3   -52.67693   -52.60817   -52.59919   -52.59389   -31.58918   -31.51596   -31.50736   -31.14978   -31.05660   -31.00531        
The highlighted numbers are very important, so here is the explanation of their meaning:
-3.4561 eV is a Fermi energy of the system, which has 196 bands, 1 spin component (so it is unpolarized) and 40 k-points each of them is also highlighted. After Fermi energy please add the following numbers:
eta  - I'd call it precision, put it less than 1.
Ne - number of eigenvalues, I advise to put it large.
Emin and Emax - interval of energies for which DOS will be calculated (eV).

Put this values exactly on the first line after the Fermi energy. I did it in this way:
-3.4561 0.05 1000 -10 10

Close the file and run eig2dos utility:
    eig2dos < SystemLabel.EIG | tee dos.dat
Eig2dos utility is located in Utils directory of SIESTA. You can compile it using f95 compiler or another one:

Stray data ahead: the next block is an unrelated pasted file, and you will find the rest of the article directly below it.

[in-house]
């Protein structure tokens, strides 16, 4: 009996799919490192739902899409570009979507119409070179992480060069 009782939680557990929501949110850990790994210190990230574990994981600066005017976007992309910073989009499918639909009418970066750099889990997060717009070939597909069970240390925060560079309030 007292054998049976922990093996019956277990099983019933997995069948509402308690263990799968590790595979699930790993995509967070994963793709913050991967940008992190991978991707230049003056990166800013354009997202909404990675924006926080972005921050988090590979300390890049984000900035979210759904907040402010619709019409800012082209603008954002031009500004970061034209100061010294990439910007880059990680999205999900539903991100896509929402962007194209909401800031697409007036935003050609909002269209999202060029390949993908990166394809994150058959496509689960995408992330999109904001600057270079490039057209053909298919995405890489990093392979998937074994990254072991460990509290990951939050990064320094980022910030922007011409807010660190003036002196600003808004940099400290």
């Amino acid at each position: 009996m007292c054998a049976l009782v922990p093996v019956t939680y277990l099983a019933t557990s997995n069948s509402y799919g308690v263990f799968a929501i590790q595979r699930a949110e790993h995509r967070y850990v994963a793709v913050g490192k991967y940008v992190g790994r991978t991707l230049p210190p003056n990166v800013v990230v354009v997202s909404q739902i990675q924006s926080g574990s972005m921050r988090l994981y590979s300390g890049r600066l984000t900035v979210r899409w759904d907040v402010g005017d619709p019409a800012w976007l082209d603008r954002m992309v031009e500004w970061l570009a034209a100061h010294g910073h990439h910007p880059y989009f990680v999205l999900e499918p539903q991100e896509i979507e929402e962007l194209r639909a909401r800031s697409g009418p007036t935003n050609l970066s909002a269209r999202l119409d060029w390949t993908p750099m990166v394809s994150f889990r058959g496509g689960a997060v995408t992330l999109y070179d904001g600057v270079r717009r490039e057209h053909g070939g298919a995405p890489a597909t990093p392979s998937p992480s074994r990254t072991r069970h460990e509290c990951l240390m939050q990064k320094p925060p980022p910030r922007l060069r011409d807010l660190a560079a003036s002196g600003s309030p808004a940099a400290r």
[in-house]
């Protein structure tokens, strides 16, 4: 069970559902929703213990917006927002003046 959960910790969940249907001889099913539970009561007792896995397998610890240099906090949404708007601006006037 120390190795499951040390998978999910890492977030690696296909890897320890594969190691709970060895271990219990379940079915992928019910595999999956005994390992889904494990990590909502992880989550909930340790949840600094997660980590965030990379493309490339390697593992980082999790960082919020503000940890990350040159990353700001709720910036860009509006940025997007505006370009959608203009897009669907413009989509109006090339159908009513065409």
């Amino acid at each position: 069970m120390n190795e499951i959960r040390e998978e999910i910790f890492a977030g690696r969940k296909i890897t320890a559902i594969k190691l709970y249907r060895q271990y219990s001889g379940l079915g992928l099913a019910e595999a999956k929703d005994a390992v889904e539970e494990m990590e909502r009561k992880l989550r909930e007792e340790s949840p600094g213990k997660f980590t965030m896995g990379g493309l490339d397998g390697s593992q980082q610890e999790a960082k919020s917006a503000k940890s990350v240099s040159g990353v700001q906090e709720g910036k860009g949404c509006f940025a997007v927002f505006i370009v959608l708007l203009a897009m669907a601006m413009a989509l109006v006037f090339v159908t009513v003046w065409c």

f95 eig2dos.f
You may plot the results using gnuplot or grace program:
    xmgrace dos.dat

Friday, January 19, 2007

Notes on using PBS systems on clusters and supercomputers

This shortnotes may help you (and me after I'll forget it :) ) to make use of large supercomputers with PBS systems installed. I'll tell how to run, monitor and delete tasks using PBS systems. At the moment I'm using the computer located at ACK CYFRONET AGH in Kraków, where Torgue PBS is installed, and a cluster with OpenPBS located at Interdisciplinary Center for Computer Modelling of Warsaw University.  Generalizing a (short) experience of maintaining PBS, I'll tell you how to put tasks in a queue, monitor them and delete;  how to change resources required for the task; and a sample of typical PBS-skript will be provided here. It is supposed that you already know basics of Unix/Linux and have an account at the computer with PBS system installed.